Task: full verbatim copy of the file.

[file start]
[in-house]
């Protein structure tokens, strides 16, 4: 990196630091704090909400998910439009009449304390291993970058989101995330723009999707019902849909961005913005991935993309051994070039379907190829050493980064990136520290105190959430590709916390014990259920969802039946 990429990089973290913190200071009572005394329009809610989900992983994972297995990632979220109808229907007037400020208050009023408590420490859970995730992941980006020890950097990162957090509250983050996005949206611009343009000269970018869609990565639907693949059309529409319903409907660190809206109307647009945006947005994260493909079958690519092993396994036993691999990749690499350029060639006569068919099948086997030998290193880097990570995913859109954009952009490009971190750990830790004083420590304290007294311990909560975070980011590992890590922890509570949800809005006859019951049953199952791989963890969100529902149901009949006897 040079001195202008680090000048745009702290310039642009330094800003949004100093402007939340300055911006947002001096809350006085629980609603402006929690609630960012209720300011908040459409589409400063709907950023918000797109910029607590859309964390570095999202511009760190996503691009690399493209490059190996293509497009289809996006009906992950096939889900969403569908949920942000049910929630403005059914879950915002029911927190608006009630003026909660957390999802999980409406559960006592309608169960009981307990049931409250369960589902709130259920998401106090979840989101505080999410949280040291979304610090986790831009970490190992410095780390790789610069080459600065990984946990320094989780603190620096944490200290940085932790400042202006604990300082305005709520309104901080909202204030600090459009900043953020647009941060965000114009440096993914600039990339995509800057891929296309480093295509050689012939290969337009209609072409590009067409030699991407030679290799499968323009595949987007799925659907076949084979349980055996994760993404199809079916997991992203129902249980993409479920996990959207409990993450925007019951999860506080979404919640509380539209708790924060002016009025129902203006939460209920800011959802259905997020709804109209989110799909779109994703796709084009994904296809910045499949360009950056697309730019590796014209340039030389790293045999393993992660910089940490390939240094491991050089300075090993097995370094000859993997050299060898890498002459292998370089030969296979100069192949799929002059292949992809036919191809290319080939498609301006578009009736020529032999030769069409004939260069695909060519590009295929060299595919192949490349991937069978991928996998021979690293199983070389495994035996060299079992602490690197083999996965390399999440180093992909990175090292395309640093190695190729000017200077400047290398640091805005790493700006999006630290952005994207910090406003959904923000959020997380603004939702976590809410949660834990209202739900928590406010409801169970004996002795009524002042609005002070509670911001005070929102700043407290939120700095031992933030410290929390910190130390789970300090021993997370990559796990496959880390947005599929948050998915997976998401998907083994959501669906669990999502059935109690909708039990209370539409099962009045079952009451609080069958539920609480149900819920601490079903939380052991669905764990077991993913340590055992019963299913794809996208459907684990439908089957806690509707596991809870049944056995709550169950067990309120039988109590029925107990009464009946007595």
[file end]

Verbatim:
[in-house]
């Protein structure tokens, strides 16, 4: 990196630091704090909400998910439009009449304390291993970058989101995330723009999707019902849909961005913005991935993309051994070039379907190829050493980064990136520290105190959430590709916390014990259920969802039946 990429990089973290913190200071009572005394329009809610989900992983994972297995990632979220109808229907007037400020208050009023408590420490859970995730992941980006020890950097990162957090509250983050996005949206611009343009000269970018869609990565639907693949059309529409319903409907660190809206109307647009945006947005994260493909079958690519092993396994036993691999990749690499350029060639006569068919099948086997030998290193880097990570995913859109954009952009490009971190750990830790004083420590304290007294311990909560975070980011590992890590922890509570949800809005006859019951049953199952791989963890969100529902149901009949006897 040079001195202008680090000048745009702290310039642009330094800003949004100093402007939340300055911006947002001096809350006085629980609603402006929690609630960012209720300011908040459409589409400063709907950023918000797109910029607590859309964390570095999202511009760190996503691009690399493209490059190996293509497009289809996006009906992950096939889900969403569908949920942000049910929630403005059914879950915002029911927190608006009630003026909660957390999802999980409406559960006592309608169960009981307990049931409250369960589902709130259920998401106090979840989101505080999410949280040291979304610090986790831009970490190992410095780390790789610069080459600065990984946990320094989780603190620096944490200290940085932790400042202006604990300082305005709520309104901080909202204030600090459009900043953020647009941060965000114009440096993914600039990339995509800057891929296309480093295509050689012939290969337009209609072409590009067409030699991407030679290799499968323009595949987007799925659907076949084979349980055996994760993404199809079916997991992203129902249980993409479920996990959207409990993450925007019951999860506080979404919640509380539209708790924060002016009025129902203006939460209920800011959802259905997020709804109209989110799909779109994703796709084009994904296809910045499949360009950056697309730019590796014209340039030389790293045999393993992660910089940490390939240094491991050089300075090993097995370094000859993997050299060898890498002459292998370089030969296979100069192949799929002059292949992809036919191809290319080939498609301006578009009736020529032999030769069409004939260069695909060519590009295929060299595919192949490349991937069978991928996998021979690293199983070389495994035996060299079992602490690197083999996965390399999440180093992909990175090292395309640093190695190729000017200077400047290398640091805005790493700006999006630290952005994207910090406003959904923000959020997380603004939702976590809410949660834990209202739900928590406010409801169970004996002795009524002042609005002070509670911001005070929102700043407290939120700095031992933030410290929390910190130390789970300090021993997370990559796990496959880390947005599929948050998915997976998401998907083994959501669906669990999502059935109690909708039990209370539409099962009045079952009451609080069958539920609480149900819920601490079903939380052991669905764990077991993913340590055992019963299913794809996208459907684990439908089957806690509707596991809870049944056995709550169950067990309120039988109590029925107990009464009946007595």